How to create CBL lesson plans

  • The Challenge –Based Learner User Guide (2016) elaborated by “Digital Promise and The Challenge Institute” teaches us how to design and implement CBL with learners of all ages (from young graders in primary schools, to university students or beyond), in various types and forms of educations (formal education, VET, adult education, entrepreneurial education, community education, etc.).
  • The Guide is for everyone students, teachers, parents, administrators and community members) interested in building learning communities focused on identifying Challenges and implementing thoughtful and sustainable solutions.

The Guide is organized into four sections:

  1. An overview of key concepts, the updated framework and ideas about implementation.
  2. Recommendations and resources to support the use of CBL.
  3. An in-depth walkthrough of the framework with examples, tips, and best practices.
  4. The final section includes connections with other educational approaches to assist with decision making and integration, and a list of frequently asked questions.

So, when you start creating a CBL lesson plan, make sure that you have read and understood the Guide and that you follow correctly all CBL framework steps!

Lets’ follow the CBL Guide….

Before doing that, we remind you that the CBL approach is different from traditional one, from problem-based learning or  project-based learning….so, the CBL lesson plan does not look like a traditional lesson plan!

You remember the 3 phases of CBL:

Phase 1: ENGAGE


Phase 3: ACT

We will explain what you need to plan and do for each of these stages, when creating a CBL lesson plan….

Phase 1: ENGAGE

Through a process of Essential Questioning, the Learners move from an abstract Big Idea to a concrete and actionable Challenge.

  1. Big Ideas are broad concepts that are explored in multiple ways and are relevant to the Learners, and the larger community (e.g. health).
  2. Essential Questioning allows the Learners to contextualize and personalize the Big Idea. The end product is a single Essential Question that is relevant to the individual or group (e.g. What do I need to do to be healthy?).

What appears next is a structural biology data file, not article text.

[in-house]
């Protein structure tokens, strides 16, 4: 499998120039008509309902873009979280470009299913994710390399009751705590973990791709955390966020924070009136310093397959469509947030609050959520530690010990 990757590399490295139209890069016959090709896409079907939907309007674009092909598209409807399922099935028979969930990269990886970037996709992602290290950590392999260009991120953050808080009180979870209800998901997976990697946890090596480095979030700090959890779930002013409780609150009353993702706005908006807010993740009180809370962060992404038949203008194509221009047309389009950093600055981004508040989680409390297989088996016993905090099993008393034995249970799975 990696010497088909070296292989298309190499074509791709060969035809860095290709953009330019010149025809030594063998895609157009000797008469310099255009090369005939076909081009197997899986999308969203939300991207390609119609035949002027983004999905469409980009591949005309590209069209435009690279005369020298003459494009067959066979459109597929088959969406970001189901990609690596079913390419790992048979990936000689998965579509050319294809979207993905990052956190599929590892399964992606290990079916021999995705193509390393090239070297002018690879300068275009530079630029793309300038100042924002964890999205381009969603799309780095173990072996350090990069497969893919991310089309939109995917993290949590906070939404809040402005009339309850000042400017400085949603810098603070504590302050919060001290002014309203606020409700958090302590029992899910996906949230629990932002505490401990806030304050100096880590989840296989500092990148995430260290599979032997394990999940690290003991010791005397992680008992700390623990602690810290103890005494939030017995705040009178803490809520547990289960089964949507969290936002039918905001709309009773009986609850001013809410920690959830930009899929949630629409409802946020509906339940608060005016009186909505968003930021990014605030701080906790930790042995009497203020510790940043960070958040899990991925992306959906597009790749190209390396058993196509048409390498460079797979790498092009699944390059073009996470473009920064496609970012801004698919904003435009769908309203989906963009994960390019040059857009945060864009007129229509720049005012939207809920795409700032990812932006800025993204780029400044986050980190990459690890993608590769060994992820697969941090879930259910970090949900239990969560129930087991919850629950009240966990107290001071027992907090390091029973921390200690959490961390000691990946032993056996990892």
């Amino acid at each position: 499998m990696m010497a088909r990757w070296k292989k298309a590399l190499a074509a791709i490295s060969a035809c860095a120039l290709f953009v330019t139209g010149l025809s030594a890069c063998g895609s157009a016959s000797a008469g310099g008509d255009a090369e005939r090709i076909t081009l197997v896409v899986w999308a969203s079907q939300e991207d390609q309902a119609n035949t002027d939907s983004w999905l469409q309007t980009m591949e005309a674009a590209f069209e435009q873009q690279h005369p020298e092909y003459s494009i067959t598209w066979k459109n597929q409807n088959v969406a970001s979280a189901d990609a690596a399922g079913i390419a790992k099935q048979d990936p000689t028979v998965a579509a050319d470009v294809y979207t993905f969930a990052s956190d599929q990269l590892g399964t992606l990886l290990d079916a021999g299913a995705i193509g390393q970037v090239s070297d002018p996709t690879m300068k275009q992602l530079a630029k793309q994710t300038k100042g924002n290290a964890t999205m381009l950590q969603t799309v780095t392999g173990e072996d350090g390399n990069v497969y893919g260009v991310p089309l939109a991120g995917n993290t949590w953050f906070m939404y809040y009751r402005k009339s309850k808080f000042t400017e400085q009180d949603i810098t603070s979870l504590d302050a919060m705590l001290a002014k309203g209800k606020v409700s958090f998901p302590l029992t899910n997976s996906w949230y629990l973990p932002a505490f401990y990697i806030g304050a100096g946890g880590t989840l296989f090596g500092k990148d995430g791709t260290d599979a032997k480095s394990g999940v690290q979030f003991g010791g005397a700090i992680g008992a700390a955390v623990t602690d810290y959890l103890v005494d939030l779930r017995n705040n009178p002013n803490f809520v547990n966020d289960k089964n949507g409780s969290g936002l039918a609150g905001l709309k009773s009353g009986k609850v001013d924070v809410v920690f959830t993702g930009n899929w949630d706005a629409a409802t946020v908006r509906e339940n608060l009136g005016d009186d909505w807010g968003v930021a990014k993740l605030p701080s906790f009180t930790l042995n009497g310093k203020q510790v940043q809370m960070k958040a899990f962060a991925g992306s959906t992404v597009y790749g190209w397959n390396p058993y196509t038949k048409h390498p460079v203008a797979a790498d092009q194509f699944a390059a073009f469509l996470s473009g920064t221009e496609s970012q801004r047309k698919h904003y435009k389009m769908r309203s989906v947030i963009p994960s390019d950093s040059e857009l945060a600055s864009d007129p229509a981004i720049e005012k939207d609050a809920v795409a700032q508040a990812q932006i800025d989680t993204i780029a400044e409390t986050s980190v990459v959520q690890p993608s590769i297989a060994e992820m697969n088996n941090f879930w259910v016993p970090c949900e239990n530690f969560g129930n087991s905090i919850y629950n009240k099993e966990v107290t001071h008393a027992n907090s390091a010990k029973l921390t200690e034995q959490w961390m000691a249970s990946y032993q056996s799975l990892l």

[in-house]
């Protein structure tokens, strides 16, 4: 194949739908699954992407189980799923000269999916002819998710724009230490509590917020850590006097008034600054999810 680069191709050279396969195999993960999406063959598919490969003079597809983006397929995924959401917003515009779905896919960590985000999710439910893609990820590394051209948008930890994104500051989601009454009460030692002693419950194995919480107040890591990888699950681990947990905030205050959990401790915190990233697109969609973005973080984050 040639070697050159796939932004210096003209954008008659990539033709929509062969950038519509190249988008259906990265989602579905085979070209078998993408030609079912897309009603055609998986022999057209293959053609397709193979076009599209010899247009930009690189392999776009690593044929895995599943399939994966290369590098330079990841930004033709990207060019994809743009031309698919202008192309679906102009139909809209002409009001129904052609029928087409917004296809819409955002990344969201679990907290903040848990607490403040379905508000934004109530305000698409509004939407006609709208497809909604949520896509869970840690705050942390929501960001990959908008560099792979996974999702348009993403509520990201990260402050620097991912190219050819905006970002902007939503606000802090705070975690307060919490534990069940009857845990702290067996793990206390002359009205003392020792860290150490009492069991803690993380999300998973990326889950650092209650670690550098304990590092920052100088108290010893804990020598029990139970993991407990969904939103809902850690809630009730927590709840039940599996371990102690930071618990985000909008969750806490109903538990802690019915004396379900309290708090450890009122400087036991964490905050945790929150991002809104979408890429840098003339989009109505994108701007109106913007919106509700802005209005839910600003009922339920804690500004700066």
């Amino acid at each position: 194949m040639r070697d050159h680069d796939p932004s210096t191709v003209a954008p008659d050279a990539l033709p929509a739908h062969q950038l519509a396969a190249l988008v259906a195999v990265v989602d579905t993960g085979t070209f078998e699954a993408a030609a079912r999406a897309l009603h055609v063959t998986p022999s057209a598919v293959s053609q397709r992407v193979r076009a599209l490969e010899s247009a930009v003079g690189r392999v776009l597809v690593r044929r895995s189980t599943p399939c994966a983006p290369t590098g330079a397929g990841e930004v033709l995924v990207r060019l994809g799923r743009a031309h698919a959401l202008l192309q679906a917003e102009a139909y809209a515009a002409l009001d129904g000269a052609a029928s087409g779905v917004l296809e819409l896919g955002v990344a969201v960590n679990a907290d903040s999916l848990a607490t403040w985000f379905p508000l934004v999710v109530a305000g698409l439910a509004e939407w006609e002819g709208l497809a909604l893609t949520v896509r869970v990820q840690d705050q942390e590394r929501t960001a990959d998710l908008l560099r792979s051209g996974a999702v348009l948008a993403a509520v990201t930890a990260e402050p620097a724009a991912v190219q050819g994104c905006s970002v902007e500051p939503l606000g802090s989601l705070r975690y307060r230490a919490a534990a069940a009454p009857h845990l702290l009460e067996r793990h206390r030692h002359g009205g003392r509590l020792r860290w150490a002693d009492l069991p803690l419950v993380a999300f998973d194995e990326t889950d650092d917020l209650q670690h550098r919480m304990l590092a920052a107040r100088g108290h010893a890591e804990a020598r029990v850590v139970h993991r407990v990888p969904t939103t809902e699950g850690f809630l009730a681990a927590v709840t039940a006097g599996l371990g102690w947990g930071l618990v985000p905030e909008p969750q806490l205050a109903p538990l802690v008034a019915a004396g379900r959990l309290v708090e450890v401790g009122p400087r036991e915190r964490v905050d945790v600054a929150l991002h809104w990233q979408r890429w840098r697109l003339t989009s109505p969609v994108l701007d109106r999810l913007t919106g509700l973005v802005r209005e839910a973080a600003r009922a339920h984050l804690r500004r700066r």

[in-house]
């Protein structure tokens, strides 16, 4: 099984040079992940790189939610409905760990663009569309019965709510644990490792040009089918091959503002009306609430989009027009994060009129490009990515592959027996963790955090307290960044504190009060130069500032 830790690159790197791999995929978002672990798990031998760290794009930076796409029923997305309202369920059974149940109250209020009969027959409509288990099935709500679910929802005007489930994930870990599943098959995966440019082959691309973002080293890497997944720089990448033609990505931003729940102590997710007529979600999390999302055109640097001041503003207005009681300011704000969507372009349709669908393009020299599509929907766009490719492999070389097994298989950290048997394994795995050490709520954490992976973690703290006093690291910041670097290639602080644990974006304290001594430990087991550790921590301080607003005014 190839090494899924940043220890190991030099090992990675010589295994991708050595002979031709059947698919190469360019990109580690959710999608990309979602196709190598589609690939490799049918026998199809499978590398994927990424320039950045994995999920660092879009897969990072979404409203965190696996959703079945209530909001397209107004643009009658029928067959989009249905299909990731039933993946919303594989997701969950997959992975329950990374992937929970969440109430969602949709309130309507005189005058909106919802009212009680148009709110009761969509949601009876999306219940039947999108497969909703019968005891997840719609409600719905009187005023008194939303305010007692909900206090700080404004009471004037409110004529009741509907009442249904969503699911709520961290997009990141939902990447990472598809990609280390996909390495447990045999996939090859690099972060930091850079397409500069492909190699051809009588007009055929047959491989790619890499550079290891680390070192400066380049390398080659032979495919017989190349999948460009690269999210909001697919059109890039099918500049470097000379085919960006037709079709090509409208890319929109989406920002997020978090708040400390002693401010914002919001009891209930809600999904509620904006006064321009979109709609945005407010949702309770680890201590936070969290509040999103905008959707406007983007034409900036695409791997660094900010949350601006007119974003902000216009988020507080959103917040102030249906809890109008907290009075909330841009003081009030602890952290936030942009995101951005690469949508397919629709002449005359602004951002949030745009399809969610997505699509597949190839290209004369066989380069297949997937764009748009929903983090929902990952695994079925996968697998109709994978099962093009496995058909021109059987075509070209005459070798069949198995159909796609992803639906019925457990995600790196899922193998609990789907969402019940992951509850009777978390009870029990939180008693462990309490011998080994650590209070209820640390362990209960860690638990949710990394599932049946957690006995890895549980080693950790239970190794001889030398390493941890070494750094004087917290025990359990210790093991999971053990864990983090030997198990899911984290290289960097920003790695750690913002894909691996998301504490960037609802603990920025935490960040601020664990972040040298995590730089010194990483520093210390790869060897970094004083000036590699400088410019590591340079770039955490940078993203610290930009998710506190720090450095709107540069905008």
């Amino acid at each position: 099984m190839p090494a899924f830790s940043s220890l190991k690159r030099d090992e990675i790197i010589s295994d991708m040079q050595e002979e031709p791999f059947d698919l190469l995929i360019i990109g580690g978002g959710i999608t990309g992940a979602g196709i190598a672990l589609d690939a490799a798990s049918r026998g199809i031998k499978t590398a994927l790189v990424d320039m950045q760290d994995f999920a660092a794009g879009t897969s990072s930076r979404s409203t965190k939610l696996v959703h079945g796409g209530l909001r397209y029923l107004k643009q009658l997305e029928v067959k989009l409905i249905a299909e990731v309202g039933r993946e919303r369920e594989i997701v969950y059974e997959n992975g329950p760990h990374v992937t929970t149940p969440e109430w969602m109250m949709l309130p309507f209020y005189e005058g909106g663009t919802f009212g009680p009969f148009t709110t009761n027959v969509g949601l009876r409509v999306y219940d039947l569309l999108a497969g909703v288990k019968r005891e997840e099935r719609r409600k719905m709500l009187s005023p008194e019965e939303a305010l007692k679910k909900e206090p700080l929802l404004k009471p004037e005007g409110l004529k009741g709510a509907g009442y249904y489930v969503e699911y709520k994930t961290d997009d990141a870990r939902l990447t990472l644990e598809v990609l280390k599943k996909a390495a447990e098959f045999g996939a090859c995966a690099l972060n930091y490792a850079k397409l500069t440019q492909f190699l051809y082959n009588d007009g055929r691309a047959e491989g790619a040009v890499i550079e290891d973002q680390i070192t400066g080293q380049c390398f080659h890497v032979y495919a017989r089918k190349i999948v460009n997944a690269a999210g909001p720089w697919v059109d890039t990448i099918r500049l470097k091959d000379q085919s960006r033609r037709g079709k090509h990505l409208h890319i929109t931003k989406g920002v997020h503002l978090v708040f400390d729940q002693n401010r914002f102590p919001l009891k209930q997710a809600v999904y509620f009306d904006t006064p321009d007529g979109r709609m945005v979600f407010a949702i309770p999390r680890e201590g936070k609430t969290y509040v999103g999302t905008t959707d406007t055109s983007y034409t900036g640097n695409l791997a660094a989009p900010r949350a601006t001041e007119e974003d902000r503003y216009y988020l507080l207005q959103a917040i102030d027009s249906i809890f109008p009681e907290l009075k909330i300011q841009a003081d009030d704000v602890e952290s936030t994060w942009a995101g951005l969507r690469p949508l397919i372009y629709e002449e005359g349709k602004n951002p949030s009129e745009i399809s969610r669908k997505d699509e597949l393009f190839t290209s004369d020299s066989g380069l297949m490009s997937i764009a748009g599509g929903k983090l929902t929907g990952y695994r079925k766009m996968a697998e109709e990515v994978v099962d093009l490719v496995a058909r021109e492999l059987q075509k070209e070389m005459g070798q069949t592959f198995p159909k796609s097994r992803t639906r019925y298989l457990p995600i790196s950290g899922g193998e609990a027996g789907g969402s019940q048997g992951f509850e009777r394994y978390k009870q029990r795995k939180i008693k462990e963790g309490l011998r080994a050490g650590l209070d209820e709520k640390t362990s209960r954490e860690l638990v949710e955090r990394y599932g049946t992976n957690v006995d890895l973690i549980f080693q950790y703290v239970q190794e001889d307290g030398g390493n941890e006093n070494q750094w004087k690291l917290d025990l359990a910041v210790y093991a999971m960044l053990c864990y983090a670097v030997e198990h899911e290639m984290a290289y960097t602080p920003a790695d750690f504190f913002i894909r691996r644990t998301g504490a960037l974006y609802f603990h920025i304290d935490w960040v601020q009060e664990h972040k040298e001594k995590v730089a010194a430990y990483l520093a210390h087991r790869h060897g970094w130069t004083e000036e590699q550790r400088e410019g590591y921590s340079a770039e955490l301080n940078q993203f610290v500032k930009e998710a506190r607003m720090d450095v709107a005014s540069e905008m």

3. Challenges turn the Essential Questions into a call to action by charging participants to learn about the subject and develop a Solution. Challenges are immediate and actionable.


All Learners plan and participate in a journey that builds the foundation for Solutions and addresses academic requirements.

  1. Guiding Questions point towards the knowledge the Learners will need to develop a Solution to the Challenge. Categorizing and prioritizing the questions create an organized learning experience. Guiding Questions will continue to emerge throughout the experience.
  2. Guiding Activities and Resources are used to answer the Guiding Questions developed by the Learners. These activities and resources include any and all methods and tools available to the Learners.
  3. Analysis of the lessons learned through the Guiding Activities provides a foundation for the eventual identification of Solutions.

Phase 3: ACT

Evidence-based Solutions are developed, implemented with an authentic audience, and then evaluated based on the results.

  1. Solution concepts emerge from the findings made during the investigation phase. Using the design cycle, the Learners will prototype, test and refine their Solution concepts.
  2. Implementation of the Solution takes place within a real setting with an authentic audience. The age of the Learners and the amount of time and resources available will guide the depth and breadth of the implementation.
  3. Evaluation provides the opportunity to assess the effectiveness of the Solution, make adjustments and deepen subject area knowledge.